Wednesday, July 25, 2012

DVD Round Up July 2012

Well one of the perks (ha!) of breaking your Elbow and then flying long haul on the same month is that you get to watch a good few movies. So it's time for another round-up!

Tinker Tailor Soldier Spy
Right, so lets start with one of the best films I've seen this year. This adaptation of Tinker Tailor Soldier Spy lost out in awards season to the rolling success of The Artist - a film I loved - but its a shame that it meant this was overlooked. This is an incredible film in many respects - the acting, the direction, the script all whirring together to create a haunting and cold portrait of loneliness and isolation. It's restrained and deceptively gently paced, the sort of film that grips you and won't let go by the sheer alchemy of what is on display. There isn't a bad performance or a dropped beat in the whole film. Fantastic, just fantastic.

John Carter
I caught this on the plane to Dubai (oh! hark at him!) and wasn't really sure what to expect. Before it had come out I'd been looking forward to it, and its box office and critical reception were pretty toxic, and then there has been a bit of a positive backlash in some quarters, and...oh, I don't know. In the end I rather liked it - theres a lot of spectacle, and a lot of fun pulp action, and a great cast playing the occasionally pointlessly exposition heavy dialogue with ease. It's not a flawless triumph though and the framing device which opens and closes the film is incredibly clunky, the pacing wobbles in places, and it's not as distinctive as it thinks it is at times, given how much later writes plundered Barsoom and it's tales for inspiration. What it isn't is a turkey, or a failure or a terrible film. Many worse films, films that are cynical and empty and dead inside, have gone onto far greater praise and success, and I'm left with the feeling that John Carter doesn't deserve the kicking that it's had.

Sherlock Holmes: Game of Shadows
And when you need an example, here is one. The first of Guy Richie's Holmes films was a lot of fun - silly, broad, but charismatically played and oddly confident in it's own silliness and therefore got away with it being not terribly faithful at all. The inevitable sequel feels oddly less confident, and a lot more derivative; as moments lifted from other films, strange, looping plot holes and some terrible wastes of a great cast leave a confused, if still (very) sporadically charming mess.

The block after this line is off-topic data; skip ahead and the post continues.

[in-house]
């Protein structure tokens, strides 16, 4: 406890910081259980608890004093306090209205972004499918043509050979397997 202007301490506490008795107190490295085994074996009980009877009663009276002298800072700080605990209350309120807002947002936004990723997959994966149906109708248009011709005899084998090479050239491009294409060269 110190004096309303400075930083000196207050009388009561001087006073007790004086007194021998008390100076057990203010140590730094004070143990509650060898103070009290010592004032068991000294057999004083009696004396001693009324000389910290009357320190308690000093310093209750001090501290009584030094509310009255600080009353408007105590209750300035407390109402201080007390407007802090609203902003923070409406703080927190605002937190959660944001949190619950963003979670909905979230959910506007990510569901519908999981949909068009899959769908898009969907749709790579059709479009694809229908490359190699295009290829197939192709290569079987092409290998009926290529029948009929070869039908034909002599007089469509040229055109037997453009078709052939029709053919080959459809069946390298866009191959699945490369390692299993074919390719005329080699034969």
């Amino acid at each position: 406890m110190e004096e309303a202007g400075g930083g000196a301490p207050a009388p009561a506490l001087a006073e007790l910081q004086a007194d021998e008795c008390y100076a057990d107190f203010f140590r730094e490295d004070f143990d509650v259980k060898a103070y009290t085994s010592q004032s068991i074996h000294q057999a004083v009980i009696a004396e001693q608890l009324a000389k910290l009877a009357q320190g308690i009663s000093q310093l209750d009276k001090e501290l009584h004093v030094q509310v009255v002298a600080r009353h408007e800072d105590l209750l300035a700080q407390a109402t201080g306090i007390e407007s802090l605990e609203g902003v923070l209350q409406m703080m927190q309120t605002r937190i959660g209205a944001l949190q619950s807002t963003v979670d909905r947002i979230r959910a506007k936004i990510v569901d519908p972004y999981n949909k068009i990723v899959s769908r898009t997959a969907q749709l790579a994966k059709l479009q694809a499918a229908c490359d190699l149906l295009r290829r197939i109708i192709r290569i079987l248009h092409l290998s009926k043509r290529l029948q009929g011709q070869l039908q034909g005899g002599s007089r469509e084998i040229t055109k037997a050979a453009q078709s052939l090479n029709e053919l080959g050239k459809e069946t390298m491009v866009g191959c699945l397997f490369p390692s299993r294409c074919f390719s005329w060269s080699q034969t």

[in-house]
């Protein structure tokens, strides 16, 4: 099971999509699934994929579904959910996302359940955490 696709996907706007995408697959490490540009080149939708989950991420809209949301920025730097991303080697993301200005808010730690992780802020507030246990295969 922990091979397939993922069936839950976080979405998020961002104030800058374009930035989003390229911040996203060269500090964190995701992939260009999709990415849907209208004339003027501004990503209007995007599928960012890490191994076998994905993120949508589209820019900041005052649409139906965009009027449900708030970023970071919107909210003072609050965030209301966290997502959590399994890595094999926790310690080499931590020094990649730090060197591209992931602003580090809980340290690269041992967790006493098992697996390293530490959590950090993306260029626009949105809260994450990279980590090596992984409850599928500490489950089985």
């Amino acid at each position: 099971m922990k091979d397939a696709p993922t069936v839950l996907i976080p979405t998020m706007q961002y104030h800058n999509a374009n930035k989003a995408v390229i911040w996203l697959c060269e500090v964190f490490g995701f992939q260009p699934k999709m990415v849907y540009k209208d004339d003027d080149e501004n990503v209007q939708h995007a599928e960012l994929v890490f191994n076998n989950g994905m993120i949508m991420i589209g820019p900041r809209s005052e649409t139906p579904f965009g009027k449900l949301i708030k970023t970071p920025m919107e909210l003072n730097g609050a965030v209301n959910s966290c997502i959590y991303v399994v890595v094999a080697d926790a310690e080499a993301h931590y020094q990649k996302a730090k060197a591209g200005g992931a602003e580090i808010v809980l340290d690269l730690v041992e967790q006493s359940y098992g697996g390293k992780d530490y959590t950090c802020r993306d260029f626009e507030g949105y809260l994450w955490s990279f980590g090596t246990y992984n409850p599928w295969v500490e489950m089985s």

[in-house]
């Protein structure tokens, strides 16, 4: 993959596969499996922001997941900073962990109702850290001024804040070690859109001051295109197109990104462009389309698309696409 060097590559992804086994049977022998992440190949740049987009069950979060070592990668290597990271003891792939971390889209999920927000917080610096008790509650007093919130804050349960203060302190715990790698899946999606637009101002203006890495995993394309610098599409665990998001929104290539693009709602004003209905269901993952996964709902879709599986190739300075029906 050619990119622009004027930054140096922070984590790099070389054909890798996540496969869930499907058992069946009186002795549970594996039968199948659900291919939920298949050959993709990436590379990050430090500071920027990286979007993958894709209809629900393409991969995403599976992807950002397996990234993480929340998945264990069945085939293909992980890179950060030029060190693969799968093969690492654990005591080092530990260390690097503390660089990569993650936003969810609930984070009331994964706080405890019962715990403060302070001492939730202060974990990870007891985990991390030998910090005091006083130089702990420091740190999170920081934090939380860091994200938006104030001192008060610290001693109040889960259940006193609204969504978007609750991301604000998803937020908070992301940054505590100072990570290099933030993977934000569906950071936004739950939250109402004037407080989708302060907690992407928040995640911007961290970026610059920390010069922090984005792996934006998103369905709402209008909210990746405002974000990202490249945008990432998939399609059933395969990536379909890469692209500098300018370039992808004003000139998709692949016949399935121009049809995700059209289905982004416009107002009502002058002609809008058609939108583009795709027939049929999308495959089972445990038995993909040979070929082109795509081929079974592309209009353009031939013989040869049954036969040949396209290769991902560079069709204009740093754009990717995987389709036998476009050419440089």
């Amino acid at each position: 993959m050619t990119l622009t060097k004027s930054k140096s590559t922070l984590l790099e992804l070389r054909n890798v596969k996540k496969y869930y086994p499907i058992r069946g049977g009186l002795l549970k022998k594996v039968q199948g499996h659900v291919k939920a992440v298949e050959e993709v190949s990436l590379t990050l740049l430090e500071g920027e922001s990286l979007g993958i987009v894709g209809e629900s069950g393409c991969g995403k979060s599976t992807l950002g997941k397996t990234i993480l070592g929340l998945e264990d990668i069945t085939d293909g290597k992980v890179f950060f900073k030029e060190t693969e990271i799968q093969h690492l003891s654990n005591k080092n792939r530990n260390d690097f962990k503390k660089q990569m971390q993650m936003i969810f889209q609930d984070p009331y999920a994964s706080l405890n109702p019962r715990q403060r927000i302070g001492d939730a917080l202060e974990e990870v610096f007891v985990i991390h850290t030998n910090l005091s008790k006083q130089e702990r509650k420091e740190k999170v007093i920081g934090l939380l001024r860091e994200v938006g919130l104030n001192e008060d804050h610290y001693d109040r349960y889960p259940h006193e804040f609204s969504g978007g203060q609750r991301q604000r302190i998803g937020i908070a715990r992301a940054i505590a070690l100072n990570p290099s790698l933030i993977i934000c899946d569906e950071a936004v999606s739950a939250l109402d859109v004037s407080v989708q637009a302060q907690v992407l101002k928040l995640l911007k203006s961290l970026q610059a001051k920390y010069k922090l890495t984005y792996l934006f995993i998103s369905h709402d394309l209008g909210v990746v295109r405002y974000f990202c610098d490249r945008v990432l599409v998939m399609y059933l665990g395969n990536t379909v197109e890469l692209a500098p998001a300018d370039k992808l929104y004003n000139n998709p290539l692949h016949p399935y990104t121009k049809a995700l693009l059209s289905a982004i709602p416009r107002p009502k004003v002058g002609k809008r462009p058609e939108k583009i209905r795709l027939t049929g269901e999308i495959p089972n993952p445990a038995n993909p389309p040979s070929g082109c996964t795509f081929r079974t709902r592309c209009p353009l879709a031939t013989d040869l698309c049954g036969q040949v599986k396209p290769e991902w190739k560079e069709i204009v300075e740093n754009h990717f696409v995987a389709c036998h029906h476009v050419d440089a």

They say that the Western is dead, but it lives on, hiding out disguised as other genres. Looking for all the world like an urban crime drama, Drive features a nameless stranger with an unknown past drifting into town, befriending a single mother and her son, before being drawn in a corrupt and violent underworld that, as it turns out, he may already be familiar with. Drive is a stunning film that hangs on Ryan Goslings taciturn central performance, one of those films that sets itself up so carefully before slamming off down it's final third leaving you breathless in it's wake. We saw this the week after Tinker Tailor, and whilst two very different films they are a close fight for film of year for us. Oh, and about half way through, when you're thinking "why is this an '18'?", that's about when it shows you. 

Haywire had the misfortune to be the film we saw after Drive and Tinker Tailor Soldier Spy. There is nothing really wrong with it but it was always doomed to disappoint, so I guess my verdict of "decent, but a little flat" needs to be taken with a pinch of salt. The nice thing about Steven Soderburgh is that he flits around between genres and styles pretty easily, and he makes a good stab at the martial arts action movie genre, collecting a good cast and moderately cliched but serviceable story, but I just didn't feel it.

The Ides of March
A worthy political movie from George Clooney, and Ryan Goslings second appearance in this post, The Ides of March is a worthy political movie with all that entails. Adapted from a stage play, it doesn't manage to escape that "stageiness" that such adaptations often have, not helped, I think, by the fact it is set around press conferences, characterless campaign offices and hotel rooms, which are by their nature pretty stagey locations. Its fine - a decent tale of idealism falling to cynicism coupled with some nice liberal speeches of the sort you'd like liberal American politicians to make. But it's more hard hitting in theory than practice, and whilst

Black Swan
And finally, Black Swan, one of those arty, "Oscar Please!" movies that seem to crop up every year. Built around Natalie Portmans delicate central performance and relying heavily on her looking fragile and confused combined with some neat directorial tricks, its a nice portrayal of a descent into madness that leaves a lot of the ambiguities to the viewer to resolve. Its not going to be for everyone, and it does tip over into melodrama at the end, but yeah, its alright, without being the knock-out I think it was supposed to be.